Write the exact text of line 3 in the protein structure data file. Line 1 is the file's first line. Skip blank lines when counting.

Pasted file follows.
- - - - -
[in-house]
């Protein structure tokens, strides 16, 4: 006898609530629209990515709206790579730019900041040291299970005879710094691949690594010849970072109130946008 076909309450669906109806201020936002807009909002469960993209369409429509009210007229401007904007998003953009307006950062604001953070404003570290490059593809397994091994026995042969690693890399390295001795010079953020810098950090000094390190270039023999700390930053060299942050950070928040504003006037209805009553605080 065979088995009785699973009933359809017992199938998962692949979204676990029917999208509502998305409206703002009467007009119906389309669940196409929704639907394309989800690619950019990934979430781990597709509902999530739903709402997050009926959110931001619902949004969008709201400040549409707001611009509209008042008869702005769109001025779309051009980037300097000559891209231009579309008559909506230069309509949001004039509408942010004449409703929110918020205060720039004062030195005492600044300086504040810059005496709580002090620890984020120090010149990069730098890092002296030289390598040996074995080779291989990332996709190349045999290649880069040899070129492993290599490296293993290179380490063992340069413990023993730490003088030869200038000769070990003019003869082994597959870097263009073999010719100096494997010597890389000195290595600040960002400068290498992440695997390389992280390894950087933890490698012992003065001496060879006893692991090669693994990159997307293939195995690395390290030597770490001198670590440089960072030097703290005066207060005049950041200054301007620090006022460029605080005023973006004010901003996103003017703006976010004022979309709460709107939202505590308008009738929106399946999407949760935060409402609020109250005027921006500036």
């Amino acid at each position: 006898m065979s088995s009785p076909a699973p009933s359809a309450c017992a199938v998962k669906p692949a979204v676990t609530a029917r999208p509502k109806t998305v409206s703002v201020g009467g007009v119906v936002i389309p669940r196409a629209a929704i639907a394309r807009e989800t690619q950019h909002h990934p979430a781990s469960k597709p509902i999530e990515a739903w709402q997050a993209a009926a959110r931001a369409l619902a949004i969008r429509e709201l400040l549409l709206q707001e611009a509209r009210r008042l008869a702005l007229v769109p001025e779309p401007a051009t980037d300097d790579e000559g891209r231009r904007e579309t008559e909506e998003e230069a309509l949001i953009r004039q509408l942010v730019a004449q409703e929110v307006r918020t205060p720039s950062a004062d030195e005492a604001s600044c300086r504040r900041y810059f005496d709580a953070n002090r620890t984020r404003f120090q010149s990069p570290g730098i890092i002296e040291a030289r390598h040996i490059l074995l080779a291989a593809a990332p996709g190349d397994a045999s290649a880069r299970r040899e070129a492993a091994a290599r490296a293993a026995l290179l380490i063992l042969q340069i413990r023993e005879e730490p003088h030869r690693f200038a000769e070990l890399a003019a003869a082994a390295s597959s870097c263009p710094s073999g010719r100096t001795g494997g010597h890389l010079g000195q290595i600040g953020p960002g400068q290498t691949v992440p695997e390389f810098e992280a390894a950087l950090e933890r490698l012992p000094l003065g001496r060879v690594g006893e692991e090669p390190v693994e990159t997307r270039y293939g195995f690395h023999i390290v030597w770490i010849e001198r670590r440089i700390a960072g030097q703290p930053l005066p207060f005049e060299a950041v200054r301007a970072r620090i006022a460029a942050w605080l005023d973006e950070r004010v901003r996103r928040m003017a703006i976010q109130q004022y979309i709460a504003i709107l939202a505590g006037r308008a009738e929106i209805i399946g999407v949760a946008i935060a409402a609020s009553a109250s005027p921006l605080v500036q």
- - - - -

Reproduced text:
């Amino acid at each position: 006898m065979s088995s009785p076909a699973p009933s359809a309450c017992a199938v998962k669906p692949a979204v676990t609530a029917r999208p509502k109806t998305v409206s703002v201020g009467g007009v119906v936002i389309p669940r196409a629209a929704i639907a394309r807009e989800t690619q950019h909002h990934p979430a781990s469960k597709p509902i999530e990515a739903w709402q997050a993209a009926a959110r931001a369409l619902a949004i969008r429509e709201l400040l549409l709206q707001e611009a509209r009210r008042l008869a702005l007229v769109p001025e779309p401007a051009t980037d300097d790579e000559g891209r231009r904007e579309t008559e909506e998003e230069a309509l949001i953009r004039q509408l942010v730019a004449q409703e929110v307006r918020t205060p720039s950062a004062d030195e005492a604001s600044c300086r504040r900041y810059f005496d709580a953070n002090r620890t984020r404003f120090q010149s990069p570290g730098i890092i002296e040291a030289r390598h040996i490059l074995l080779a291989a593809a990332p996709g190349d397994a045999s290649a880069r299970r040899e070129a492993a091994a290599r490296a293993a026995l290179l380490i063992l042969q340069i413990r023993e005879e730490p003088h030869r690693f200038a000769e070990l890399a003019a003869a082994a390295s597959s870097c263009p710094s073999g010719r100096t001795g494997g010597h890389l010079g000195q290595i600040g953020p960002g400068q290498t691949v992440p695997e390389f810098e992280a390894a950087l950090e933890r490698l012992p000094l003065g001496r060879v690594g006893e692991e090669p390190v693994e990159t997307r270039y293939g195995f690395h023999i390290v030597w770490i010849e001198r670590r440089i700390a960072g030097q703290p930053l005066p207060f005049e060299a950041v200054r301007a970072r620090i006022a460029a942050w605080l005023d973006e950070r004010v901003r996103r928040m003017a703006i976010q109130q004022y979309i709460a504003i709107l939202a505590g006037r308008a009738e929106i209805i399946g999407v949760a946008i935060a409402a609020s009553a109250s005027p921006l605080v500036q």